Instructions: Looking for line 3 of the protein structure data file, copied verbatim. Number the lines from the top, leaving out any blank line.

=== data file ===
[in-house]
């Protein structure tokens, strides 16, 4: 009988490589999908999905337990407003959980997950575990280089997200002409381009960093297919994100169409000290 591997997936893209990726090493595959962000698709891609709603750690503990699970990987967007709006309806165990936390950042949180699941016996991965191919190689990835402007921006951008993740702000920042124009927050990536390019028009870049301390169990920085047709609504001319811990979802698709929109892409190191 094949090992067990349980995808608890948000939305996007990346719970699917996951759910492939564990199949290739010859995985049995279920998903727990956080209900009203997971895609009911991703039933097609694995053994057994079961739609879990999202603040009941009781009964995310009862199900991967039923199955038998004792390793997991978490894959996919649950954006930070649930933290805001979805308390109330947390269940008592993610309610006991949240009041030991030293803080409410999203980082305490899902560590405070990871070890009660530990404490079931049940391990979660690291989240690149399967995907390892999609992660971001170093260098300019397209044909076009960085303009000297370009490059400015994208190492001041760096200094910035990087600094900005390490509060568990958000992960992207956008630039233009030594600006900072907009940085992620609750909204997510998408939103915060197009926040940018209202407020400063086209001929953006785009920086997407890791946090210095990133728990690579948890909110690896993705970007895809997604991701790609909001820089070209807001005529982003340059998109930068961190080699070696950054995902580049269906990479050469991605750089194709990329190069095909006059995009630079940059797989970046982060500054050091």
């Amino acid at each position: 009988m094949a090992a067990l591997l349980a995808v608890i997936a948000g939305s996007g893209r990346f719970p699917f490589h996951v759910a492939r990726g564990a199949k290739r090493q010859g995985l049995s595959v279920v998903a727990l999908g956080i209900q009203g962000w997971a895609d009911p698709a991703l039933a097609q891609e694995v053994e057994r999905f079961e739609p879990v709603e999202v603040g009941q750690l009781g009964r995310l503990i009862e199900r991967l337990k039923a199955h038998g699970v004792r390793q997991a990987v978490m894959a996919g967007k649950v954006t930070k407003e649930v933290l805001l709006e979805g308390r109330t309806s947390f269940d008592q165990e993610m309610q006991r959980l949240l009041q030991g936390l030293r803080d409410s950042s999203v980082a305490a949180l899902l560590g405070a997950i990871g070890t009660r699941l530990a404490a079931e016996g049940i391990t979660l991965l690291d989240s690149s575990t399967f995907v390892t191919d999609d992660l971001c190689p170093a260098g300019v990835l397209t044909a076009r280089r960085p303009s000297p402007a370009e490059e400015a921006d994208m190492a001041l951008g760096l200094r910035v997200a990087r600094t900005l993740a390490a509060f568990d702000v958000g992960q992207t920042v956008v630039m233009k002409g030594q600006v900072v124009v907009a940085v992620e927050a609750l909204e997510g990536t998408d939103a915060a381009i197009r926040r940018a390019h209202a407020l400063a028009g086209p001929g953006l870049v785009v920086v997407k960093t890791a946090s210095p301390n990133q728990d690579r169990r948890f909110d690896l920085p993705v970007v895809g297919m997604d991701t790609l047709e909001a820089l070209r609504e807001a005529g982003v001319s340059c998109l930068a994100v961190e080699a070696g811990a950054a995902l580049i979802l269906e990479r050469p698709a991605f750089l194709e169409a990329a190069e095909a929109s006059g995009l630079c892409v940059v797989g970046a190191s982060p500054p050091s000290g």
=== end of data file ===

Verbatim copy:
């Amino acid at each position: 009988m094949a090992a067990l591997l349980a995808v608890i997936a948000g939305s996007g893209r990346f719970p699917f490589h996951v759910a492939r990726g564990a199949k290739r090493q010859g995985l049995s595959v279920v998903a727990l999908g956080i209900q009203g962000w997971a895609d009911p698709a991703l039933a097609q891609e694995v053994e057994r999905f079961e739609p879990v709603e999202v603040g009941q750690l009781g009964r995310l503990i009862e199900r991967l337990k039923a199955h038998g699970v004792r390793q997991a990987v978490m894959a996919g967007k649950v954006t930070k407003e649930v933290l805001l709006e979805g308390r109330t309806s947390f269940d008592q165990e993610m309610q006991r959980l949240l009041q030991g936390l030293r803080d409410s950042s999203v980082a305490a949180l899902l560590g405070a997950i990871g070890t009660r699941l530990a404490a079931e016996g049940i391990t979660l991965l690291d989240s690149s575990t399967f995907v390892t191919d999609d992660l971001c190689p170093a260098g300019v990835l397209t044909a076009r280089r960085p303009s000297p402007a370009e490059e400015a921006d994208m190492a001041l951008g760096l200094r910035v997200a990087r600094t900005l993740a390490a509060f568990d702000v958000g992960q992207t920042v956008v630039m233009k002409g030594q600006v900072v124009v907009a940085v992620e927050a609750l909204e997510g990536t998408d939103a915060a381009i197009r926040r940018a390019h209202a407020l400063a028009g086209p001929g953006l870049v785009v920086v997407k960093t890791a946090s210095p301390n990133q728990d690579r169990r948890f909110d690896l920085p993705v970007v895809g297919m997604d991701t790609l047709e909001a820089l070209r609504e807001a005529g982003v001319s340059c998109l930068a994100v961190e080699a070696g811990a950054a995902l580049i979802l269906e990479r050469p698709a991605f750089l194709e169409a990329a190069e095909a929109s006059g995009l630079c892409v940059v797989g970046a190191s982060p500054p050091s000290g």